Wojick told the woman he was just “kidding around.” Moments later, after the girl’s mother left for work, he did it again, she said.
“I didn’t want to ruin my mother’s happiness,” she said.
Her mother had chalked it up to “Fred being Fred.” And, the woman’s mother admitted to jurors, she knew Wojick, now 49, was sometimes inappropriate with her daughter, acknowledging that she knew he had touched her inappropriately.
But while the mother confronted Wojick, she never went to authorities.
“He was the police,” the mother testified, emphasizing the word “was.”
Wojick and his attorney, Thomas Drechsler, contend that the allegations were made only after a falling out with Wojick over his failure to intervene in the drunken-driving arrest of the teenager’s boyfriend, a young man the couple did not approve of her dating.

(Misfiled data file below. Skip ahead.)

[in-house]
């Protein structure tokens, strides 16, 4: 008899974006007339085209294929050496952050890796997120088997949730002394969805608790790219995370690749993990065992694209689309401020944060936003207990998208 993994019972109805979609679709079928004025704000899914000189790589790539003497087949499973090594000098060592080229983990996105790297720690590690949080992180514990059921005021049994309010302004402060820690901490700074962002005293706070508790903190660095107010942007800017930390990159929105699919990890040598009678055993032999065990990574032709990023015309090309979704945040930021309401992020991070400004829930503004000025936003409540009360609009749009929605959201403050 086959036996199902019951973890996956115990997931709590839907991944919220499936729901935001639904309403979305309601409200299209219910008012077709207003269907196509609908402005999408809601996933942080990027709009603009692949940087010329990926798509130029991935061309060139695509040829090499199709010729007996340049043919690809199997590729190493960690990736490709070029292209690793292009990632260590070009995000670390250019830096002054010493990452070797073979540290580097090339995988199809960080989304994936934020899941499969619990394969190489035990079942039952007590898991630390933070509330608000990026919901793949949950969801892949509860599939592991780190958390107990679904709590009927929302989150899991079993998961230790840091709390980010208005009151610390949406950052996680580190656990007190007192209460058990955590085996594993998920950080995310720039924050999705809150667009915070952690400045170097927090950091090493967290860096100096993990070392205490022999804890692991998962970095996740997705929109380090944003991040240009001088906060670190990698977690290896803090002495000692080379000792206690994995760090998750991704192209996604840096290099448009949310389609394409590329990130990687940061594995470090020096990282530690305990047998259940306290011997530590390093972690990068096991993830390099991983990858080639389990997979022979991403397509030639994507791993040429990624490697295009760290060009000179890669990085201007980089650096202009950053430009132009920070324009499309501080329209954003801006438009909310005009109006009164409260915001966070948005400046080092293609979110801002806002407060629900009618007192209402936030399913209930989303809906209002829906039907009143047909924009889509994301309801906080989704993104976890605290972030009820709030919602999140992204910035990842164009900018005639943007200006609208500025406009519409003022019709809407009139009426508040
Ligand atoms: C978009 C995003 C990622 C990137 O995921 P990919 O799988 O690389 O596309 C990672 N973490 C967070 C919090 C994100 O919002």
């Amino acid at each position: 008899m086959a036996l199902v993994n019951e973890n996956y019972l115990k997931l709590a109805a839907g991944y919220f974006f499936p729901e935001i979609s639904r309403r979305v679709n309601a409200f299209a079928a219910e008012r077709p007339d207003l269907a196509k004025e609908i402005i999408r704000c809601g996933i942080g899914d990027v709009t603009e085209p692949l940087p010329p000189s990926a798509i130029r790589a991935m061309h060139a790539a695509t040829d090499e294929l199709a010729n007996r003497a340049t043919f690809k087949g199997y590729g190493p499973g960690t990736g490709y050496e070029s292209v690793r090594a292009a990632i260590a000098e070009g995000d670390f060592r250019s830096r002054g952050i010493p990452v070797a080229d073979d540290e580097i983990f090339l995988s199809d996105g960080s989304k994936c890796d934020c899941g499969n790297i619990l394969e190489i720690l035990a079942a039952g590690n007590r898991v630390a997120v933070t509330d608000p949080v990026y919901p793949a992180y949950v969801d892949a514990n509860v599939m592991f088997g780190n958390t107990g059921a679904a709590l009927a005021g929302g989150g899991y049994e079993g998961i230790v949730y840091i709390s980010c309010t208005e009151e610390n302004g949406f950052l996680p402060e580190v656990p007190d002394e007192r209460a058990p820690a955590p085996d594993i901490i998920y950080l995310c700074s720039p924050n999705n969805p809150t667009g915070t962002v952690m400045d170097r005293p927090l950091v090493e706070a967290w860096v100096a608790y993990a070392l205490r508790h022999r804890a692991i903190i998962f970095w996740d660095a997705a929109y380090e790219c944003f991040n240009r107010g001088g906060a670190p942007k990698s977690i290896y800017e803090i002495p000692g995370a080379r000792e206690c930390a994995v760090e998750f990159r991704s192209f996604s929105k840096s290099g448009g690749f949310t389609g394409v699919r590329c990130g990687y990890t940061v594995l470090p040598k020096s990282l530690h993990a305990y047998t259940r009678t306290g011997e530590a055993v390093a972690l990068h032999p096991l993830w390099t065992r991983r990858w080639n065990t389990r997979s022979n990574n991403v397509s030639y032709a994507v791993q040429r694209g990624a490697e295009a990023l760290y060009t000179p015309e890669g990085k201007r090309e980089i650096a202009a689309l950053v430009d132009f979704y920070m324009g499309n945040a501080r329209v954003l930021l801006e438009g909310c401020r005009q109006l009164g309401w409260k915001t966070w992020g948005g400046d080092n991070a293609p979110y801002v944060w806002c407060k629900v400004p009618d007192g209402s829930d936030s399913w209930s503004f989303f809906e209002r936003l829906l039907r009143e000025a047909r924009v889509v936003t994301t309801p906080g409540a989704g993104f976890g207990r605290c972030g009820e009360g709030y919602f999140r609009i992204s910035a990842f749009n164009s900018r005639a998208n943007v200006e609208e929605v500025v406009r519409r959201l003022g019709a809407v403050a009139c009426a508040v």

It was during an argument between the young woman and Wojick, about a week after her boyfriend was found guilty, that she told Wojick she didn’t like what he had been doing and saying, Drechsler told jurors in his opening. He suggested that the allegations were concocted in retaliation for his decision not to help her boyfriend.
But both the young woman and her mother testified yesterday that they never called police.
Instead, it was Wojick himself who reached out to a friend on the department, Sgt. David Bonfanti.
Bonfanti yesterday told jurors that Wojick told him he was being kicked out of the home.
The teenager “didn’t feel comfortable with him living there,” Bonfanti told the jury. Wojick wasn’t specific, he said, and when “I asked him if she was accusing him of anything,” Wojick didn’t say she was.
Instead, Wojick allegedly told Bonfanti “he wishes he was more like a father than a friend.”